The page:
The current position of UK government finances is utterly dire. The amount that must be paid out in future years to cover the cost of on-going borrowing and the cost of servicing PFI debts and pensions is a one-way street. Not only is it vast, it is also money going out for which nothing will be received in return. If anything requires government to seek to balance the books in the future it is the painful lesson we are now learning about the cost of debt. Let's put this in context. Over the last decade we have seen a huge expansion of government spending on non-essential functions - not only the nannying naggers I complain about regularly, but also the countless advisory bodies funded by government to tell government what it wants to hear and the absurd posturing of every branch of central and local government employing "climate change" advisors and assessors to evaluate what can be done to reduce government's "carbon footprint" and many other peripheral activities that no private sector business would waste a penny on. None of this nonsense can even remotely be described as necessary expenditure, it has been incurred because the government thought it could afford it and thought there was political capital in doing so. Had none of that cost been incurred and the sums involved been put instead in a big biscuit tin under the Prime Minister's bed we would be some way towards having the pot required to pay for on-going pensions liabilities.

This illustrates what balancing the books actually means. It does not mean looking only at one financial year and seeing whether receipts balance outgoings, it also means making provision for future liabilities. Governments of both parties have failed miserably to do this and the price of that failure is going to be felt over the next decade and more. For them to have run deficits while an even greater deficit was building up in the background was, I am sure, the result of decisions being made on purely political grounds. Eventually facts always hit home.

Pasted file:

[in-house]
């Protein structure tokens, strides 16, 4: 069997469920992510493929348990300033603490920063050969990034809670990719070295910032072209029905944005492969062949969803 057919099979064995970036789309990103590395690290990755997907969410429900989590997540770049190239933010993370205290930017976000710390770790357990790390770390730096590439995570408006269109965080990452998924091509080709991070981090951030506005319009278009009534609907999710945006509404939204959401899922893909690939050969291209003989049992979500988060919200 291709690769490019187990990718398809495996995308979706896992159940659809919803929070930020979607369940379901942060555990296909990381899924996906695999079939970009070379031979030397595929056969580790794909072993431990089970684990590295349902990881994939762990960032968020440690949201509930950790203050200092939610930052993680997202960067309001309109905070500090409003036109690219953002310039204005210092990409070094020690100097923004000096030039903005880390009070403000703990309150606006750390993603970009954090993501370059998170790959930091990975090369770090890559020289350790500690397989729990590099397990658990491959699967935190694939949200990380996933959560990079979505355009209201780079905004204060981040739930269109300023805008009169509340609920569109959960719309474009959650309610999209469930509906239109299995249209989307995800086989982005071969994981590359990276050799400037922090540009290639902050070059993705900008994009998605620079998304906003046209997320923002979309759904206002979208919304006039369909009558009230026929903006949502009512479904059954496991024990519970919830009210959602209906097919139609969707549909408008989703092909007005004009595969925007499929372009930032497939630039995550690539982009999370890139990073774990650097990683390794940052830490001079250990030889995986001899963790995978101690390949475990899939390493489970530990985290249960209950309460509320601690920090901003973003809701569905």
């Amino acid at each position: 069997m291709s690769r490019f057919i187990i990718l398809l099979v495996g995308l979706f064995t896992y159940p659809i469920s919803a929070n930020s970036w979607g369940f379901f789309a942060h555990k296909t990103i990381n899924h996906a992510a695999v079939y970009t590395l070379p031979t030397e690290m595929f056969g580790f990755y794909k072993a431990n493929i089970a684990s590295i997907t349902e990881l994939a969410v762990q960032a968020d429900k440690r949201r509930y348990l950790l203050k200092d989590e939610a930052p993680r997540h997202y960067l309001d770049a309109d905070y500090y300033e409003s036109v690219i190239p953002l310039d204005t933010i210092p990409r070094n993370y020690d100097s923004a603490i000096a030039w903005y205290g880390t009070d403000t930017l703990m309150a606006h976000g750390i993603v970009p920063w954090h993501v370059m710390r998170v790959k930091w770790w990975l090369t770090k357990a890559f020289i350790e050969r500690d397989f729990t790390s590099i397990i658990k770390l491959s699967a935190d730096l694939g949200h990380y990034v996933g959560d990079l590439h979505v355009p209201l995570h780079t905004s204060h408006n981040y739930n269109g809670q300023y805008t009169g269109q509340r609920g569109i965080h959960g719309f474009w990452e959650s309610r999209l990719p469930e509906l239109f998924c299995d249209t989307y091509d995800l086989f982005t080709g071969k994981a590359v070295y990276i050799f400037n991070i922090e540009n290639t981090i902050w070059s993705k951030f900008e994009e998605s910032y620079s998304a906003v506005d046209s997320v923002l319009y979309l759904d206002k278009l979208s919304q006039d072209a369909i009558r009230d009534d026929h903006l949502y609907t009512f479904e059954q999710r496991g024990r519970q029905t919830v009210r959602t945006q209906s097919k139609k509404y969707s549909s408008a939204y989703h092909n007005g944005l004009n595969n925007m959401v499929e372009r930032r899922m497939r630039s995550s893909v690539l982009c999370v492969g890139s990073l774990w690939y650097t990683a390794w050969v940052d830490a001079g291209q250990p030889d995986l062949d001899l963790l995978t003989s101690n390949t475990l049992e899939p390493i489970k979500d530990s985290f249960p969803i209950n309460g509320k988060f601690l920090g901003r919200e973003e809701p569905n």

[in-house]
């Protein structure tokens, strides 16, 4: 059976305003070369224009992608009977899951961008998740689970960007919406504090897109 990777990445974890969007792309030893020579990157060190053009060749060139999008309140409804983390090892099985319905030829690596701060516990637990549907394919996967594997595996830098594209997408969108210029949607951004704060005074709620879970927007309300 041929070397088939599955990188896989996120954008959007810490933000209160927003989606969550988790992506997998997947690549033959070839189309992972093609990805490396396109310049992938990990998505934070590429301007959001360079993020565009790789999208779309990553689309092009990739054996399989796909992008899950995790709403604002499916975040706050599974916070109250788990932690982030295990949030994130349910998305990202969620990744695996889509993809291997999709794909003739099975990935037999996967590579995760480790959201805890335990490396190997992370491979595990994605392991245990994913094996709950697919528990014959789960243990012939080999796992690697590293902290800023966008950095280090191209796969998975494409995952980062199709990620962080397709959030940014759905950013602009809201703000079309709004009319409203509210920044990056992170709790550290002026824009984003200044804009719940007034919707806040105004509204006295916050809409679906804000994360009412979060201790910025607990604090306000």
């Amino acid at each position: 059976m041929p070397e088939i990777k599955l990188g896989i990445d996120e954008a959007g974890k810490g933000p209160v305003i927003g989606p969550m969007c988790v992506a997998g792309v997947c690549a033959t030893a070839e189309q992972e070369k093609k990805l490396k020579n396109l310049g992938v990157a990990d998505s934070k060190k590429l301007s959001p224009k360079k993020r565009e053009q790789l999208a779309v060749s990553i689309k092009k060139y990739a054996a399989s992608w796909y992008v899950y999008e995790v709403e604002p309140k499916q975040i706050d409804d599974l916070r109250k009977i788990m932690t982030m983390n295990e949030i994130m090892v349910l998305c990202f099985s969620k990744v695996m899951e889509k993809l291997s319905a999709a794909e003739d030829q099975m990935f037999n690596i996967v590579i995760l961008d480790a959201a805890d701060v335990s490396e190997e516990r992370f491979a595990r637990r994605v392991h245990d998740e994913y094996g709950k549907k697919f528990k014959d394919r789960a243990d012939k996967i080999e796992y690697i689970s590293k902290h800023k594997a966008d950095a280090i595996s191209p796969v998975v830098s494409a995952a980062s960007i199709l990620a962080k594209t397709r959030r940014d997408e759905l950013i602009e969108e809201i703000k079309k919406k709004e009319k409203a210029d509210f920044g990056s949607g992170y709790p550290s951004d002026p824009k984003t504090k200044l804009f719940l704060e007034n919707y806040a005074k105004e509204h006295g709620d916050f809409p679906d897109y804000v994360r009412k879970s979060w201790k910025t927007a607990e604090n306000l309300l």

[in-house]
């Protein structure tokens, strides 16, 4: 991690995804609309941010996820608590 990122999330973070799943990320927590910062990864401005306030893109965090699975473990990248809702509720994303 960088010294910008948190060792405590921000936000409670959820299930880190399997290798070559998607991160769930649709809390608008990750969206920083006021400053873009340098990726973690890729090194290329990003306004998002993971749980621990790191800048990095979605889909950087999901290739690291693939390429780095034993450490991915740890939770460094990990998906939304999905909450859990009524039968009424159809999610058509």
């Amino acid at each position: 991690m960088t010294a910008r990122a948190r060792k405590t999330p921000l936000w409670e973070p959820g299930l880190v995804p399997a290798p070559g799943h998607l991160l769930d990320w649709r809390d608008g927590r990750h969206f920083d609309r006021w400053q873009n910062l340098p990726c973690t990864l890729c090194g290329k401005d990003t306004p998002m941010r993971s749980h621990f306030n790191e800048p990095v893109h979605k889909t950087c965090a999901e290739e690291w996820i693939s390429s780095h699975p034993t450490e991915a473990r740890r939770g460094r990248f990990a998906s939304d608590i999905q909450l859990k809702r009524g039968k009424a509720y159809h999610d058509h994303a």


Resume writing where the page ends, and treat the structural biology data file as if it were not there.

Stan said...

Good post, FB. The budget deficit - and increasing reliance on foreign capital (particularly China) to support government borrowing is a major concern.

Personally, I would argue that the ever increasing trade deficit is of equal concern if not more so and we should not forget either the huge personal debt liability.

sobers said...

The cost of borrowing £1bn may only be £30m in INTEREST, but you still have to pay back the CAPITAL at some point. Of course the bond holders usually get paid back in £s worth considerably less than they were when the loan was taken out. Even 2% inflation halves your capital in 35 years.

The UKs continued social stability depends on us being able to borrow to spend, and repay existing debt capital. If we can't for some reason, hello Mad Max!

Mark Wadsworth said...

"Why?" Because they can.

Of course in the long run it adds to the deadweight cost on the economy, but since when have governments cared about that?

I am probably the only person who consciously voted Labour in 2001 for the simple reason that they had reduced spending as % of GDP and also made modest inroads into the total government debt. That dream was soon shattered, of course.

sobers said...

@MW: that was because Gordo was forced to follow Ken Clarke's spending plans for the first three years. Once he got full control the money was hosed left right and centre.

TheFatBigot said...

I agree with everything the three of you have said. To my simple mind it illustrates what a huge gulf there is between what the government does and what it can afford to do.

It's a topic all four of us have commented on many times but it really is at the heart of current problems. Government simple cannot afford to oversee and direct health and education in the way it does, it cannot afford the nannying naggers, it cannot afford the carbon footprint measurers that blight every aspect of public services, and it cannot afford much more besides.

Frankly, I doubt that it can really afford more than 70-ish % of what it currently does; and that is quite apart from the issue whether it should be involved in certain fields at all.